Marathons… That magic distance for long-distance runners. It’s hard work – all the training, the build-up to the race day, excitement even anxiety. I have been thinking about these aspects a lot as this year I’ll be running the London marathon. It’s one of the races I have always wanted to run but never got round to actually do it. Two years ago I didn’t make it to the start line due to a foot injury so hopefully this year I’ll get to experience it… finally.
Running has become increasingly popular in the past couple of years and more and more people run big races – it’s rather popular as a sporting challenge, which is great.. As there is a big market surrounding this segment of the fitness industry, people are bombarded with all sorts of advice, training programmes and fad products. So I wanted to share some useful advice on marathon fitness to all of you runners that I have been given over the years from my brilliant physios, trainers and runners and coaches of my beloved NRC – Nike Running Club, who have helped me the most with my training. From my personal experience – I’ll split this marathon prep check-list into three most important parts: compound (strength) training, flexibility/mobility training and, obviously, nutrition. Goes without saying – boosting your immune system and staying fit as a fiddle will be your priority. As staying in good health and not injuring yourself is already half way to the start line. So let’s start with strength training.
1- A PILLAR OF STRENGTH.Apart from endurance training and building up to the distance, strength training is immensely important. Actually – it is more important that running all those long distances. Running a marathon is a strenuous task and it puts a lot of pressure on your body. 3-6 times more to be precise, than your normal bodyweight because of the speed, gravity and surface you are running on. And the body needs to be prepared and strong enough to cope with that.
And unilateral strength training is the winner. When running, we use both sides of our bodies independently – it’s important to strengthen your body with that in mind. So swapping your squats for some Bulgarian split squats or pistol squats will give you more functional lower body strength. Here are a couple of routines that I follow as a part of my workouts (intermittently):
A/ Dumb-bell side lunges 4sets/8-10reps + Bulgarian split squats 4/8-12 + Single-leg dumb-bell dead-lift 4/8 + jumping lunges
B/ Crossover lunges with dumb-bells 4/8 + Single leg Romanian dead-lift 4/8 + Pistol squats 4/6 + Dumb-bell box step-ups 4/10 [advanced]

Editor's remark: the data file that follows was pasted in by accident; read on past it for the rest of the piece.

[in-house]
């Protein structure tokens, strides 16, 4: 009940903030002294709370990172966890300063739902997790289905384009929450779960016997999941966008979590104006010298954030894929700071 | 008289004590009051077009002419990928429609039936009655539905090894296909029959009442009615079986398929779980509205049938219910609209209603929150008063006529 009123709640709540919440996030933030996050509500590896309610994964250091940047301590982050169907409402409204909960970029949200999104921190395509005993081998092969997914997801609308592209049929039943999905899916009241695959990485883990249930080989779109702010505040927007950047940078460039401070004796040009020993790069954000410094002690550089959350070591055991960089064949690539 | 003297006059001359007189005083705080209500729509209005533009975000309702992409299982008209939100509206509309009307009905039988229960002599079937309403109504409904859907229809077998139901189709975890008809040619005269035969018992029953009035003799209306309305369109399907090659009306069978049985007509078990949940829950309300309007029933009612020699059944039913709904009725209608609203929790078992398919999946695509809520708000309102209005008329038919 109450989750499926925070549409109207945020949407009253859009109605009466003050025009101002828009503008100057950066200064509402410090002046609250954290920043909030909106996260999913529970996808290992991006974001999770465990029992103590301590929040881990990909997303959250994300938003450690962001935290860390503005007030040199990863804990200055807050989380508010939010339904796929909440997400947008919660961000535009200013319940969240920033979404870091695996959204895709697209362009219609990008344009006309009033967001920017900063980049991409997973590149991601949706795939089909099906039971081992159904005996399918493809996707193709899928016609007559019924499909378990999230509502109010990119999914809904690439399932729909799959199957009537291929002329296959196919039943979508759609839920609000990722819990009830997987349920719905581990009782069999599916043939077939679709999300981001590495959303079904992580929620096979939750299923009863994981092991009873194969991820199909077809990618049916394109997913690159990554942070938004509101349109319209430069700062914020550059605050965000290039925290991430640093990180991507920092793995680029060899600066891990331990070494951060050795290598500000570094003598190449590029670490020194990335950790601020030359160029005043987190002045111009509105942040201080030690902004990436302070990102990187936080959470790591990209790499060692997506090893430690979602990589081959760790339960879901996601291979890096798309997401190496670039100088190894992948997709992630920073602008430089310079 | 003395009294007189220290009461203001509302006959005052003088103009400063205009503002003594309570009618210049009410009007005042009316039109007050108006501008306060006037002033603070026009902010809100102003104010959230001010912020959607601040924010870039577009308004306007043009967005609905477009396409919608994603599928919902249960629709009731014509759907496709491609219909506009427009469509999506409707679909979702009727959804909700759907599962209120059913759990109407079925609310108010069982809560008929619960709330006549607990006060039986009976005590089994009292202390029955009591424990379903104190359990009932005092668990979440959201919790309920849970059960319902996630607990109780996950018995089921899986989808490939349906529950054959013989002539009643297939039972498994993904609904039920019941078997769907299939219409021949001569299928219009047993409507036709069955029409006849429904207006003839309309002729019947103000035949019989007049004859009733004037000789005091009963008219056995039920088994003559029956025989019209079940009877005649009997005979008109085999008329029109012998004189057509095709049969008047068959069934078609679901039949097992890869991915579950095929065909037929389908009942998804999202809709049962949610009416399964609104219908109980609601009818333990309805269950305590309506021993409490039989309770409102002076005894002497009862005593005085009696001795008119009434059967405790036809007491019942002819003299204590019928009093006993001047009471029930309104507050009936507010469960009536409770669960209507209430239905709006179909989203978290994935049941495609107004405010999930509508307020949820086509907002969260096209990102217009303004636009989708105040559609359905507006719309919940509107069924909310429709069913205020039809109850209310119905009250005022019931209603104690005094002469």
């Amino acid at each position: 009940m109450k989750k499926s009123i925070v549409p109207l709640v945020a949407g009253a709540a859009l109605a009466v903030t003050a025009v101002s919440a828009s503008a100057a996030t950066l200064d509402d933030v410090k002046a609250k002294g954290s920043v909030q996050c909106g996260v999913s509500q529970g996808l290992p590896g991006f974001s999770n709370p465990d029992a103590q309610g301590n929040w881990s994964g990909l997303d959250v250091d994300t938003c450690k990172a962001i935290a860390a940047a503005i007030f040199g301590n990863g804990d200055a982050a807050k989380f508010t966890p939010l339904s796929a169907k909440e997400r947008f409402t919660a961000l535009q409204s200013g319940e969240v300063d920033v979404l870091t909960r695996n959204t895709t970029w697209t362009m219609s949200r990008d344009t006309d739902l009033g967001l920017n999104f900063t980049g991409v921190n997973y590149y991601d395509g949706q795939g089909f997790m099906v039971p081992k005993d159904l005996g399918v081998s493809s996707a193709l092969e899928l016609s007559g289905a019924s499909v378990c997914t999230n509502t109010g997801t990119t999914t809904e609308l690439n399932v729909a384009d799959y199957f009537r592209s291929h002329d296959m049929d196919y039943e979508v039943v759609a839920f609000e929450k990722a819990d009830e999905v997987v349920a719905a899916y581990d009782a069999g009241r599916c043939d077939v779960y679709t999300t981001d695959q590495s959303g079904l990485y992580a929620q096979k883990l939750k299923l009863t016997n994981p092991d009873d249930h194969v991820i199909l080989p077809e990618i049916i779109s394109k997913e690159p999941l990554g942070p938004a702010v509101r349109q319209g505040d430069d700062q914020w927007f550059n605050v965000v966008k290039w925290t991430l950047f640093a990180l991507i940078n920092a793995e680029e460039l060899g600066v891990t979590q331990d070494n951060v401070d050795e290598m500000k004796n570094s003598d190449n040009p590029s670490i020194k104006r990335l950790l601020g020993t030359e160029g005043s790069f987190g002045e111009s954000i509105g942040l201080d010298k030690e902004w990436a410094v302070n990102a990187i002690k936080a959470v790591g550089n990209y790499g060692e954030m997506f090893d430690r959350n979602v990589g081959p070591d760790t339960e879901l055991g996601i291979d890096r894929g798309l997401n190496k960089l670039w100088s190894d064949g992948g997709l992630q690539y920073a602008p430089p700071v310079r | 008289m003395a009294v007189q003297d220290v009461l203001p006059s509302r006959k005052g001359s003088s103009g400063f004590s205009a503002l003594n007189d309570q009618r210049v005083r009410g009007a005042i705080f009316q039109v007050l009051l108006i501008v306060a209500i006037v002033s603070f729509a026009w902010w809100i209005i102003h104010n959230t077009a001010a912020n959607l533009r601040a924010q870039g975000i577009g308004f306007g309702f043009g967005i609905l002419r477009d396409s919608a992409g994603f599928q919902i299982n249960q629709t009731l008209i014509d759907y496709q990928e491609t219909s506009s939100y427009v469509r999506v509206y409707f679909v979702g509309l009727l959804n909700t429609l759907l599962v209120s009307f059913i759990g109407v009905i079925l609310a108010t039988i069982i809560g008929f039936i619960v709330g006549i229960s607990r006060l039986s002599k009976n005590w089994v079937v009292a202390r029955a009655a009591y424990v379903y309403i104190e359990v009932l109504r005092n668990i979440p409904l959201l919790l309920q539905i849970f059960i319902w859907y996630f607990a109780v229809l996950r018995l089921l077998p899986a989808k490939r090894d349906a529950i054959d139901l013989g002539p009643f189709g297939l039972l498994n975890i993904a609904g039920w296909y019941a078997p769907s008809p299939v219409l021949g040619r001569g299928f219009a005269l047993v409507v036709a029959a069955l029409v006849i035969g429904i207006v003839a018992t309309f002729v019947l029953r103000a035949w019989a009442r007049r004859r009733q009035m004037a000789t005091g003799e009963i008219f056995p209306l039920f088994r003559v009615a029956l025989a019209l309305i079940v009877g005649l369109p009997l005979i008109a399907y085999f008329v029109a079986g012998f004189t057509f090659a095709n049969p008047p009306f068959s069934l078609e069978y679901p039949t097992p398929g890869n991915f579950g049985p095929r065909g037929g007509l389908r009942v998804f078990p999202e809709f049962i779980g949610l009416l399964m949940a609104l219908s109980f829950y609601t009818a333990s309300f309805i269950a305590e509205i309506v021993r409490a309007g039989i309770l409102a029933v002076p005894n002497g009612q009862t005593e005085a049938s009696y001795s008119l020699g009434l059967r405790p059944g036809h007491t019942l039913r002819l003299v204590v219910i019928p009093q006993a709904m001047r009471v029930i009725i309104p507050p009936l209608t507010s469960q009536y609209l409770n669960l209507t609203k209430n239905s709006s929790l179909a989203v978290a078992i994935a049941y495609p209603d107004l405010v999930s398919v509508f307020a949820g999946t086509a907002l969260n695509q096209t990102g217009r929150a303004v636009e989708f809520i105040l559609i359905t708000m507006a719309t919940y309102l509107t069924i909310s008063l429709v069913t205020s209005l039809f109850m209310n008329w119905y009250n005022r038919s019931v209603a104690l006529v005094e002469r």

2- TO THE CORE. Core strength is crucial for running. You might have noticed when fatigue kicks in the first thing that suffers is your posture. Which means that your core probably needs to work a bit more. Our limbs stem from the core so it makes sense why it is so important, we tend to use both sets of limbs a fair bit while running. Strong core -> good posture -> more speed. There are loads of compound exercises that you can include into your training routine but my favourite ones are: planks (plank with shoulder taps, one-leg straight arm planks, side planks with crunch), kettle-bell swings, pull-ups, leg raises and deadlifts.
3- GO HELL FOR LEATHER. Sprints, hills and track work. Speed training and track workouts are unbelievably beneficial for long distance running and overall fitness. Structured speed workouts will increase your fitness levels, you’ll gain speed and get even stronger. Also, it’s a great addition to your exercise routine and makes it more dynamic so you don’t get bored! Here are a few examples of structured track workouts:
A/12 x 400m ( full track lap) – same pace every rep
B/20 x 200m – same pace every rep
C/ 2 x 2000m + 4 x 800m + 6 x 400m
D/ 4x200m@mile pace + 3x400m@5k pace + 2x800m@10k pace + 3x400m@5k pace + 4x200m@mile pace
If you don’t have a track nearby or if it isn’t convenient, you can do all these routines on a treadmill. Just like hill sprints!
4- FUN. However you design your training plan – you need to enjoy it! Training for a big event like a marathon is time consuming and hard work – so you might as well have fun along the way.
5- WHERE THE SHOE PINCHES. Whether for speed training, strength training or your long runs, you’ll probably need a pair of trainers that’s right for you. Or a few pairs most likely… On the shoes front I could write essays but in a nutshell – your trainers need to be comfortable and not too small! My physio once told me that almost half of his patients had to seek his help owing to wearing small running trainers for prolonged periods of time. So if your usual size is 9 let’s say, you probably need to run in 9 1/2.
6- TAKE A CHILL PILL. And rest. The most neglected part of most training programmes. Rest is as important as your workout days. Your body needs it in order to recover, rejuvenate and make progress. And your mind needs it too. So take ‘days-off’ regularly to recover and just take it easy. And have a glass of wine. 🙂